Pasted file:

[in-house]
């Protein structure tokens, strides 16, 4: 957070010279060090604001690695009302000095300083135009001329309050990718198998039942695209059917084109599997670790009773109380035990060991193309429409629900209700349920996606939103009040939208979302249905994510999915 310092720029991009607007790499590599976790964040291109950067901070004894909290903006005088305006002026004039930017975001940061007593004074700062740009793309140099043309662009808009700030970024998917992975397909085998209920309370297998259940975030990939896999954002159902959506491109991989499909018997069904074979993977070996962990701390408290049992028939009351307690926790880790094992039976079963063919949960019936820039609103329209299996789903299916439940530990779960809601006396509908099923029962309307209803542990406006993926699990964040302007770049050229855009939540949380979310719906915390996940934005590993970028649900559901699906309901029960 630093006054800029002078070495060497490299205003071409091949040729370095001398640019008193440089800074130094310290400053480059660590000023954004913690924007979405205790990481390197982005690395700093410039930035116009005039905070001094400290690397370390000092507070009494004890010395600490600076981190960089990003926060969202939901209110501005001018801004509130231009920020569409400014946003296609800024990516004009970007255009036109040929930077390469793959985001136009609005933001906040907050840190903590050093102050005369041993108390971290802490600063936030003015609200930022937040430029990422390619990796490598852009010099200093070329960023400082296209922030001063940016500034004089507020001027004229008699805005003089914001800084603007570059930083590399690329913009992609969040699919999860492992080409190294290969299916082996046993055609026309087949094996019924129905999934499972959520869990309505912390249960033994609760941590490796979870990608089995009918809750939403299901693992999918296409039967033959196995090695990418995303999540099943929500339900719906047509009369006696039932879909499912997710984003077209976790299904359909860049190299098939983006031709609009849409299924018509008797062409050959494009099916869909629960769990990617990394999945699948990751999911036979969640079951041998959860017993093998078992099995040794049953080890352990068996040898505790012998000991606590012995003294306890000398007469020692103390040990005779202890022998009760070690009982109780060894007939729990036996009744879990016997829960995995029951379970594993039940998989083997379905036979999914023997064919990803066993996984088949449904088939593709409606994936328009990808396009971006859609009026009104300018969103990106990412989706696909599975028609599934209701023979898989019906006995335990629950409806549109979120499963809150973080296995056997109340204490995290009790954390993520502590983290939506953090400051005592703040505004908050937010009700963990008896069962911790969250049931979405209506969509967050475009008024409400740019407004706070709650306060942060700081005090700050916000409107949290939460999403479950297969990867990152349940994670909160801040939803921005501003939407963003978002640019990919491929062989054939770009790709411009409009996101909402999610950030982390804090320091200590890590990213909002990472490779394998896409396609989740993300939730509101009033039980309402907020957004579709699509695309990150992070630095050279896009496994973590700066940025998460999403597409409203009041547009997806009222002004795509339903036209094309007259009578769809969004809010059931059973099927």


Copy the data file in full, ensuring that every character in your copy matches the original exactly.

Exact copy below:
[in-house]
């Protein structure tokens, strides 16, 4: 957070010279060090604001690695009302000095300083135009001329309050990718198998039942695209059917084109599997670790009773109380035990060991193309429409629900209700349920996606939103009040939208979302249905994510999915 310092720029991009607007790499590599976790964040291109950067901070004894909290903006005088305006002026004039930017975001940061007593004074700062740009793309140099043309662009808009700030970024998917992975397909085998209920309370297998259940975030990939896999954002159902959506491109991989499909018997069904074979993977070996962990701390408290049992028939009351307690926790880790094992039976079963063919949960019936820039609103329209299996789903299916439940530990779960809601006396509908099923029962309307209803542990406006993926699990964040302007770049050229855009939540949380979310719906915390996940934005590993970028649900559901699906309901029960 630093006054800029002078070495060497490299205003071409091949040729370095001398640019008193440089800074130094310290400053480059660590000023954004913690924007979405205790990481390197982005690395700093410039930035116009005039905070001094400290690397370390000092507070009494004890010395600490600076981190960089990003926060969202939901209110501005001018801004509130231009920020569409400014946003296609800024990516004009970007255009036109040929930077390469793959985001136009609005933001906040907050840190903590050093102050005369041993108390971290802490600063936030003015609200930022937040430029990422390619990796490598852009010099200093070329960023400082296209922030001063940016500034004089507020001027004229008699805005003089914001800084603007570059930083590399690329913009992609969040699919999860492992080409190294290969299916082996046993055609026309087949094996019924129905999934499972959520869990309505912390249960033994609760941590490796979870990608089995009918809750939403299901693992999918296409039967033959196995090695990418995303999540099943929500339900719906047509009369006696039932879909499912997710984003077209976790299904359909860049190299098939983006031709609009849409299924018509008797062409050959494009099916869909629960769990990617990394999945699948990751999911036979969640079951041998959860017993093998078992099995040794049953080890352990068996040898505790012998000991606590012995003294306890000398007469020692103390040990005779202890022998009760070690009982109780060894007939729990036996009744879990016997829960995995029951379970594993039940998989083997379905036979999914023997064919990803066993996984088949449904088939593709409606994936328009990808396009971006859609009026009104300018969103990106990412989706696909599975028609599934209701023979898989019906006995335990629950409806549109979120499963809150973080296995056997109340204490995290009790954390993520502590983290939506953090400051005592703040505004908050937010009700963990008896069962911790969250049931979405209506969509967050475009008024409400740019407004706070709650306060942060700081005090700050916000409107949290939460999403479950297969990867990152349940994670909160801040939803921005501003939407963003978002640019990919491929062989054939770009790709411009409009996101909402999610950030982390804090320091200590890590990213909002990472490779394998896409396609989740993300939730509101009033039980309402907020957004579709699509695309990150992070630095050279896009496994973590700066940025998460999403597409409203009041547009997806009222002004795509339903036209094309007259009578769809969004809010059931059973099927």